What Can Be Included in a Property Settlement in a Divorce?


Not only is divorce is an enormous emotional pain for you and everyone around you, but it’s also a huge administrational fuss and it requires you to go through a number of legal hoops you probably know nothing about. As if the situation itself isn’t already the worst! Basically, there are two separate legal processes when it comes to divorce – the marriage termination and the property settlement. In some cases, when a marriage lasted for a very short period of time or it somehow happens that the couple has no joint property, there’s no need for a property settlement. However, in most cases, the situation is more complicated and you need to go through both processes.

Find a lawyer

A minority of people choose to represent themselves. However, if you don’t know enough on the subject and if your soon-to-be-ex spouse has representation, we strongly advise you to find a good solicitor to help you through this difficult process. Find someone with a good reputation and experience and someone who can and will be on your side. It’s very important to make a connection with your representative in order for you to be heard and understood and therefore satisfied with the final result. Make some extra effort to find proper representation because that will be the most important thing you do regarding this whole process of property settlement.


Property division

There are two ways to handle divorce property division – community property and equitable distribution. In the first one, all property is divided into two categories – all property acquired in marriage becomes community property and is divided in half, whereas separate property is kept by its owner. The second one, equitable distribution, means that the judge gets to decide which portion of the property is assigned to which person. The process includes both parties defending their case and the judge deciding how the property is divided in the end.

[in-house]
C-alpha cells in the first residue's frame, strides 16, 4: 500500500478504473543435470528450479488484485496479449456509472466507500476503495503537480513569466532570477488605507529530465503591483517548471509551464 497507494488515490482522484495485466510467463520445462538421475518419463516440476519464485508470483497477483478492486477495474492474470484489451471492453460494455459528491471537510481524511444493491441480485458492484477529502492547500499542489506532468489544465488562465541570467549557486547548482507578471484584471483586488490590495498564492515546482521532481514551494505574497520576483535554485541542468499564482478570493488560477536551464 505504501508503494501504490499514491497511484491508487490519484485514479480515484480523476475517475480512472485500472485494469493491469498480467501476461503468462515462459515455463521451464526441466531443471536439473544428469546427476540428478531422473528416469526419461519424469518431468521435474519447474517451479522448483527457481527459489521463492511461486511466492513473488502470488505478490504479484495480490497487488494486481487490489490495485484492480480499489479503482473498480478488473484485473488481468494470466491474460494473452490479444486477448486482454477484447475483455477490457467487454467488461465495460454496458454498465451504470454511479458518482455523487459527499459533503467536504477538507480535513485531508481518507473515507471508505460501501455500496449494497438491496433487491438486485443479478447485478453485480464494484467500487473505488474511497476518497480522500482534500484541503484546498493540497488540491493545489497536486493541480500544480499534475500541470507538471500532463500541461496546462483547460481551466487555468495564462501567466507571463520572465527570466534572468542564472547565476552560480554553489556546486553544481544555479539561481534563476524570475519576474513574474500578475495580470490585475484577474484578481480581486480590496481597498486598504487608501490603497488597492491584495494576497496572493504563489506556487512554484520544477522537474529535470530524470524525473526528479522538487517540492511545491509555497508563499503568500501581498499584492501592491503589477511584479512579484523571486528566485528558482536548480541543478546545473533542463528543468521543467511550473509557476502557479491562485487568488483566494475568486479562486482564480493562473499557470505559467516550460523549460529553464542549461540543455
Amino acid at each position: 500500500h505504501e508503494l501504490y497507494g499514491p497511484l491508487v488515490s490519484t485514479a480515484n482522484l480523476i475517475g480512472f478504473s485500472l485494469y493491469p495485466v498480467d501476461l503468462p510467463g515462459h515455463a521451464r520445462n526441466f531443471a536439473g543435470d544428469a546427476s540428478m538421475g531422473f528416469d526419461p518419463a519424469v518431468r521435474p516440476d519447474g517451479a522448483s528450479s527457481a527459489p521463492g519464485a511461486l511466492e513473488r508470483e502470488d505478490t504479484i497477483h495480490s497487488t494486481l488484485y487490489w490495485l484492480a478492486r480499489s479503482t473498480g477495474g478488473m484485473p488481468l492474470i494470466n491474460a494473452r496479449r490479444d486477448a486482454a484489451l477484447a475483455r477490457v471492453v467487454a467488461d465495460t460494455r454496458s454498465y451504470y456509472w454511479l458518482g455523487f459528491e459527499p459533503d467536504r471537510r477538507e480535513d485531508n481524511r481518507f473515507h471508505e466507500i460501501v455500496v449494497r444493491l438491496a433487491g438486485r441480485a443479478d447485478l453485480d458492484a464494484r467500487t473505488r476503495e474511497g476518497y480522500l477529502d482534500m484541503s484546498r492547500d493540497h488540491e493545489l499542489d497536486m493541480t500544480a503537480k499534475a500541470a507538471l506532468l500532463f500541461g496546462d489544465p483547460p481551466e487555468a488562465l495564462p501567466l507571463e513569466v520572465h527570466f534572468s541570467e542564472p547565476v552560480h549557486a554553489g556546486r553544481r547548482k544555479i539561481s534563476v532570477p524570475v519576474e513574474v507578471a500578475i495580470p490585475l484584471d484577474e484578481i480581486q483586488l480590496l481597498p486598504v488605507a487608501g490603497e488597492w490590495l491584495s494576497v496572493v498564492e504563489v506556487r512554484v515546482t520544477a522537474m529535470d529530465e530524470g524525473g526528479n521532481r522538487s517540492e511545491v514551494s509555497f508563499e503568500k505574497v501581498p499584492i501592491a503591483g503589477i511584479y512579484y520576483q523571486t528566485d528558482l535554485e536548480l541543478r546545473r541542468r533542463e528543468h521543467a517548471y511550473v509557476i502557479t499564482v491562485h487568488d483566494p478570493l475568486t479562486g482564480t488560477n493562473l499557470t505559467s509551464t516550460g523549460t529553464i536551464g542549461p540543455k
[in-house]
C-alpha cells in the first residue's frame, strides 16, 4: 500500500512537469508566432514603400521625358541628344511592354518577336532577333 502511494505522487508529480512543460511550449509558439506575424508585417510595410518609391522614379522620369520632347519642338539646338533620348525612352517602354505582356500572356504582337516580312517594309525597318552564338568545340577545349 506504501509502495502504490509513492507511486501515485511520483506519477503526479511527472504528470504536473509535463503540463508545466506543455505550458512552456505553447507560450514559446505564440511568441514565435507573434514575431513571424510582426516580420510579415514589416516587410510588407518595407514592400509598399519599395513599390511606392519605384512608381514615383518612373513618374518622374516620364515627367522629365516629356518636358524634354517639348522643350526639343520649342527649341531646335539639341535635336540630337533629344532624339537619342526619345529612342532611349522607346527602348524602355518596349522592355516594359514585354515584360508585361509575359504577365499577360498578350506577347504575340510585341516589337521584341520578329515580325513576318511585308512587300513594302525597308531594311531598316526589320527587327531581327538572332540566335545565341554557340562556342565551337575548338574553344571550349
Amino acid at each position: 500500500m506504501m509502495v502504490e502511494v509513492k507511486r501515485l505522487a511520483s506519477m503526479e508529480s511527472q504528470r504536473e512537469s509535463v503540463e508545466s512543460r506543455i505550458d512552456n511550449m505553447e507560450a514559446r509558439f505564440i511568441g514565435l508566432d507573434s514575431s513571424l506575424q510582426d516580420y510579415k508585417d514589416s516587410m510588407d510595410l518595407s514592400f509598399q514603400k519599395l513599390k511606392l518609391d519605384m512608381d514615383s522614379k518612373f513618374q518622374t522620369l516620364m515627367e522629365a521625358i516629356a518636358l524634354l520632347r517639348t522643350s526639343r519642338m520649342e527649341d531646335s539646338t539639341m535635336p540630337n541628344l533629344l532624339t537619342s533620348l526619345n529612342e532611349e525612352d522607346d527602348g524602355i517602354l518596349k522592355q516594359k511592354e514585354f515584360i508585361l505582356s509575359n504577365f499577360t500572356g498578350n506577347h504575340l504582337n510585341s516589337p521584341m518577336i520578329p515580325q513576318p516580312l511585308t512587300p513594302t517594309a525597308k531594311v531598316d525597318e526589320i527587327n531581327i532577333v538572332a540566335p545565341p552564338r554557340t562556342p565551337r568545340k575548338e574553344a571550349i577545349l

Community and separate property

We’ve already mentioned these terms and said that community property is all property acquired during the marriage. However, this includes debts, as well as earnings. On the other hand, separate property is everything acquired before the marriage, gifts, awards and inheritance. Property that is acquired using separate property will remain separate property. For instance, if you buy a car with the money you inherited from your cousin, the car will be considered separate property. However, if you buy something with money that was a joint investment, that property will most likely be considered community property.

What about the house?

What happens here is that the court decides the value of all community property and its value is divided in half. Later on, the property itself is divided in the way that both parties receive the amount of property that has the assigned value. Be that as it may, how on Earth does one divide a house and who gets it in the end? It depends. If there are children involved, it is usually the parent with whom the children are staying that gets to stay in the house with the kids. However, if there are no kids and one partner solely acquired the house with separate funds, the situation is clear and that partner gets to keep the house and evict the other person.



When it comes to property division, personal property usually stays in the ownership of the person that uses it. That is cosmetics, clothes, drugs or any medical supplies and medical equipment. Secondly, all property that belongs to the child will be assigned to the parent who got the children in the divorce. Also, if one partner has their own business, all equipment and everything related to the business will stay theirs.

Property settlements aren’t that tricky themselves and can be done quite easily if the two parties can communicate and reach an agreement. Unfortunately, this usually isn’t the case. There are feelings involved and things can easily get messy. That is why you need to keep your head clear and trust your lawyer, and everything will be okay in the end.